A Brief Review of the Evidence on Civic Learning in Higher Education
Distributed at the Association of American Colleges & Universities 2012 Annual Meeting in conjunction with the release of A Crucible Moment: College Learning & Democracy's Future, this review includes six essential findings on students' civic learning and engagement:
- More than 70 percent of all college students report participating in some form of volunteering, community service, or service learning during their time in college.
- About one-half of college students report participating in credit-bearing service learning activities during their time in college.
- Dozens of studies show that service learning is positively associated with a variety of civic learning outcomes.
- Emerging evidence suggests that the more frequently students participate in a continuum of civic learning practices (e.g. service learning, meaningful cross-racial interactions on campus or in classrooms, or real-world problem-based learning), the more they make gains on a variety of civic outcomes.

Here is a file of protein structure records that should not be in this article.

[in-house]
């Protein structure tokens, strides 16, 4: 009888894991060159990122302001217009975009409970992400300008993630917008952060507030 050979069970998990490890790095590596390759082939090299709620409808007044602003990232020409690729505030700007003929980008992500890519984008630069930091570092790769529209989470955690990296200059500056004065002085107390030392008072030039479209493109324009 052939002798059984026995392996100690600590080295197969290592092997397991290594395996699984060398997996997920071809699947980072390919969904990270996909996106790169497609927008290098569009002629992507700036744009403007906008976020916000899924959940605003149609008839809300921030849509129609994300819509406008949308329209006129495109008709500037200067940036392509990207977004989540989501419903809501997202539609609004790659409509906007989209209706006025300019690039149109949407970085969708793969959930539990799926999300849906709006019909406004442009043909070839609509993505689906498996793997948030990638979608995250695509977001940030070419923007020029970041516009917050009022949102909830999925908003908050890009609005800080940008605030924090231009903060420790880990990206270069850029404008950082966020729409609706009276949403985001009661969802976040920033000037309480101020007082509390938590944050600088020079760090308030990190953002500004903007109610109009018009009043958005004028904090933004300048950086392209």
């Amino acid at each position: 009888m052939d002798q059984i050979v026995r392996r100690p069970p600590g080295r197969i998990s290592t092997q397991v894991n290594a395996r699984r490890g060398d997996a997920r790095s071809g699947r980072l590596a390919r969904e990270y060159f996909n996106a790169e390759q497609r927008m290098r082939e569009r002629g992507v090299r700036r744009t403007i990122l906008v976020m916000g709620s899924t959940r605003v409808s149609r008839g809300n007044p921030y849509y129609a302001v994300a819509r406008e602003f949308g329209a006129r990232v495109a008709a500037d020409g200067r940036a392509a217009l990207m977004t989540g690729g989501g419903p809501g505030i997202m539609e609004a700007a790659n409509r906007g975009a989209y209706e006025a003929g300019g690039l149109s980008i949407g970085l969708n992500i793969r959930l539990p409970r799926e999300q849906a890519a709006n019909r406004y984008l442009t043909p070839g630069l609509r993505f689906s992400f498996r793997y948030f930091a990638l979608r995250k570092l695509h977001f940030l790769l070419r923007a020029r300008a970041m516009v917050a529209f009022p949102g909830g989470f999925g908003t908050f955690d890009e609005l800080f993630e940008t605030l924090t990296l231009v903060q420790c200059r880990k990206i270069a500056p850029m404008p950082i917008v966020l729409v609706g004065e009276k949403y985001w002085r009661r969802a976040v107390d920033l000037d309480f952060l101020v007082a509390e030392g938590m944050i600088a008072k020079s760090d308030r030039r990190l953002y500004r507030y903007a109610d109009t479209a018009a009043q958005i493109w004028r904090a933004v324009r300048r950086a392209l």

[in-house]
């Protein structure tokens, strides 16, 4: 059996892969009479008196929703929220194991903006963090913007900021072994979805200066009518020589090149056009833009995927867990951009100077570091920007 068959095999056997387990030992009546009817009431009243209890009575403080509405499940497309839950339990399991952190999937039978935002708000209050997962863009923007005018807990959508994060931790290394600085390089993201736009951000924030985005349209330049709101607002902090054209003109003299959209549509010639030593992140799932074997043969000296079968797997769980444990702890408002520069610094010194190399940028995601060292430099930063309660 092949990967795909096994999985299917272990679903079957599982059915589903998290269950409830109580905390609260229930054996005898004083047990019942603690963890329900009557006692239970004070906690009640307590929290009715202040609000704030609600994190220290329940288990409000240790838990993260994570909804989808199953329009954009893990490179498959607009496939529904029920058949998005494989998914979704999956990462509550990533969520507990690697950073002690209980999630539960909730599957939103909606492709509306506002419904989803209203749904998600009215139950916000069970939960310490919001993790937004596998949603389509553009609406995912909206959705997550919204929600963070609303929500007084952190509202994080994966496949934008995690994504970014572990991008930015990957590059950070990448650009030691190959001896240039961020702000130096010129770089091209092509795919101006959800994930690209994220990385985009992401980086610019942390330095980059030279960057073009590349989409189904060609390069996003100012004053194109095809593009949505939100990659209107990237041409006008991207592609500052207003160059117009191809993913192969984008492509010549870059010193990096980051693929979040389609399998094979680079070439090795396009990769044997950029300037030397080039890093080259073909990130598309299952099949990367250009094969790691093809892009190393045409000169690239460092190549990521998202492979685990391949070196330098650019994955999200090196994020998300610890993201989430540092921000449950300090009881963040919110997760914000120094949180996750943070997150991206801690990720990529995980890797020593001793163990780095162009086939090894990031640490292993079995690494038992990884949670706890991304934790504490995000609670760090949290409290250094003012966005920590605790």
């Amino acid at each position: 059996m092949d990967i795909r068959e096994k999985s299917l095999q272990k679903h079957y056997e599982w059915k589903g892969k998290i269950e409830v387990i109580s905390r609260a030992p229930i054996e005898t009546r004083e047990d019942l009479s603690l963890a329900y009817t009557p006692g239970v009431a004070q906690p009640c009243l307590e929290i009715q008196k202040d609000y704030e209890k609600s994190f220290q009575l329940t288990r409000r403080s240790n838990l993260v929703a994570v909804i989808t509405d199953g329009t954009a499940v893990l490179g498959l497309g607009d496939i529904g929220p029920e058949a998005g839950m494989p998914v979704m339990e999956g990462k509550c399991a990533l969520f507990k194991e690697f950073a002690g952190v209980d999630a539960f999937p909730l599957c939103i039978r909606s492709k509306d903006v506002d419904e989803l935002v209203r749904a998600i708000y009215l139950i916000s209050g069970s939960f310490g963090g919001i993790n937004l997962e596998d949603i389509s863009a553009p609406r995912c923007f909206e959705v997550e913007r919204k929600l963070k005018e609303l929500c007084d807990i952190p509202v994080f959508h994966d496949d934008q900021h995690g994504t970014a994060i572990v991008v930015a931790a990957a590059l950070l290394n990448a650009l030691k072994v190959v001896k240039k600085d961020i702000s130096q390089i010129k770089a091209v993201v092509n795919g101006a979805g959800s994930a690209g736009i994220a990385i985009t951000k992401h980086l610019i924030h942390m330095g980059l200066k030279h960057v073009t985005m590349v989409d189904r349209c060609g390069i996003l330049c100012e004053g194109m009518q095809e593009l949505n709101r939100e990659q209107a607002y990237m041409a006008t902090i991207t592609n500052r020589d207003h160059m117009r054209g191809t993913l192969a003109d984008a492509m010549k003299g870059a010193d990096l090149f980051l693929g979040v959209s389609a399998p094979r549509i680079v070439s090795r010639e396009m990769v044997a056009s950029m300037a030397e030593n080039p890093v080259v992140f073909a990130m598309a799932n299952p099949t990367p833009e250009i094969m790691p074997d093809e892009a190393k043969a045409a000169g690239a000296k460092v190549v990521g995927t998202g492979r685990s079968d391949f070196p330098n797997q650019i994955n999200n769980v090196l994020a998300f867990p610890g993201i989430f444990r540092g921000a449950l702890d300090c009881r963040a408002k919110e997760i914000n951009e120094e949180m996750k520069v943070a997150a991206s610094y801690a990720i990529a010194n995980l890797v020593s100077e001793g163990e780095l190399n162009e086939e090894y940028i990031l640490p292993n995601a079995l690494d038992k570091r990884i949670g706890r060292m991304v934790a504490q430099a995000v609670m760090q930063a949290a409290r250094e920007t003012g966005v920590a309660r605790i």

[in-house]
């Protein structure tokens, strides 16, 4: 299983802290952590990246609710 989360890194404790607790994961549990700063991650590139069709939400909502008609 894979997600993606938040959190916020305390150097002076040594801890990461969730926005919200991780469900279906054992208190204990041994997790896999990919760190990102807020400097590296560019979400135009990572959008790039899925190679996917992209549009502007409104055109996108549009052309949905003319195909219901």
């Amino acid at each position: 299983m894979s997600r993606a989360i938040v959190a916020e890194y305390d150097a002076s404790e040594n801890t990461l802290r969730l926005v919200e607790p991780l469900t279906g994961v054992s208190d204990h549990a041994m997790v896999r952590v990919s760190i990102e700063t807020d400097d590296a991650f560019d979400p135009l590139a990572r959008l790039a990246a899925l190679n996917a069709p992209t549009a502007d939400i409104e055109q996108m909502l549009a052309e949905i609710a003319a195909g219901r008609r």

- Although over forty percent of all college students are enrolled at public two-year institutions, only about a quarter of these students report taking a course that included a service-learning experience.
- Despite a wealth of positive evidence related to service-learning experiences, findings on a range of civic measures and social responsibility outcomes compared over time suggest that students’ civic learning is neither robust nor pervasive.